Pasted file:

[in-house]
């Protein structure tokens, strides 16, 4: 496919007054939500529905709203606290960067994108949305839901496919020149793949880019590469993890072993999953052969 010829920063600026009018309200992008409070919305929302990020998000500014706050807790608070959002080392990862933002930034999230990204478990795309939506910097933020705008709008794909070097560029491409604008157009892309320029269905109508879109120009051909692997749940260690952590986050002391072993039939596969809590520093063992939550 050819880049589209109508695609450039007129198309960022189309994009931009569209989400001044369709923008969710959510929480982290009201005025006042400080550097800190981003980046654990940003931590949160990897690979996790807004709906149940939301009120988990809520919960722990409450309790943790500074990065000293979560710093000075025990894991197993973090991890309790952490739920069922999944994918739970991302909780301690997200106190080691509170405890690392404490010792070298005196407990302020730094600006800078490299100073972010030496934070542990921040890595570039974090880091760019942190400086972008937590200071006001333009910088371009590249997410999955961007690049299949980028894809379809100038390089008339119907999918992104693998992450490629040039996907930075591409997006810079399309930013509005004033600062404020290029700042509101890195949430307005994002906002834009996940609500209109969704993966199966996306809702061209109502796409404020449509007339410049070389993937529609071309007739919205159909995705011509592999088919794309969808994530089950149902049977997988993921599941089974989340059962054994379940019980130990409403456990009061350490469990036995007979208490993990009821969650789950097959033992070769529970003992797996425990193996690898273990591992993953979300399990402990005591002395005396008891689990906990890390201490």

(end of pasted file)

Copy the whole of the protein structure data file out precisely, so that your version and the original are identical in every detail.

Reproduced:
[in-house]
């Protein structure tokens, strides 16, 4: 496919007054939500529905709203606290960067994108949305839901496919020149793949880019590469993890072993999953052969 010829920063600026009018309200992008409070919305929302990020998000500014706050807790608070959002080392990862933002930034999230990204478990795309939506910097933020705008709008794909070097560029491409604008157009892309320029269905109508879109120009051909692997749940260690952590986050002391072993039939596969809590520093063992939550 050819880049589209109508695609450039007129198309960022189309994009931009569209989400001044369709923008969710959510929480982290009201005025006042400080550097800190981003980046654990940003931590949160990897690979996790807004709906149940939301009120988990809520919960722990409450309790943790500074990065000293979560710093000075025990894991197993973090991890309790952490739920069922999944994918739970991302909780301690997200106190080691509170405890690392404490010792070298005196407990302020730094600006800078490299100073972010030496934070542990921040890595570039974090880091760019942190400086972008937590200071006001333009910088371009590249997410999955961007690049299949980028894809379809100038390089008339119907999918992104693998992450490629040039996907930075591409997006810079399309930013509005004033600062404020290029700042509101890195949430307005994002906002834009996940609500209109969704993966199966996306809702061209109502796409404020449509007339410049070389993937529609071309007739919205159909995705011509592999088919794309969808994530089950149902049977997988993921599941089974989340059962054994379940019980130990409403456990009061350490469990036995007979208490993990009821969650789950097959033992070769529970003992797996425990193996690898273990591992993953979300399990402990005591002395005396008891689990906990890390201490």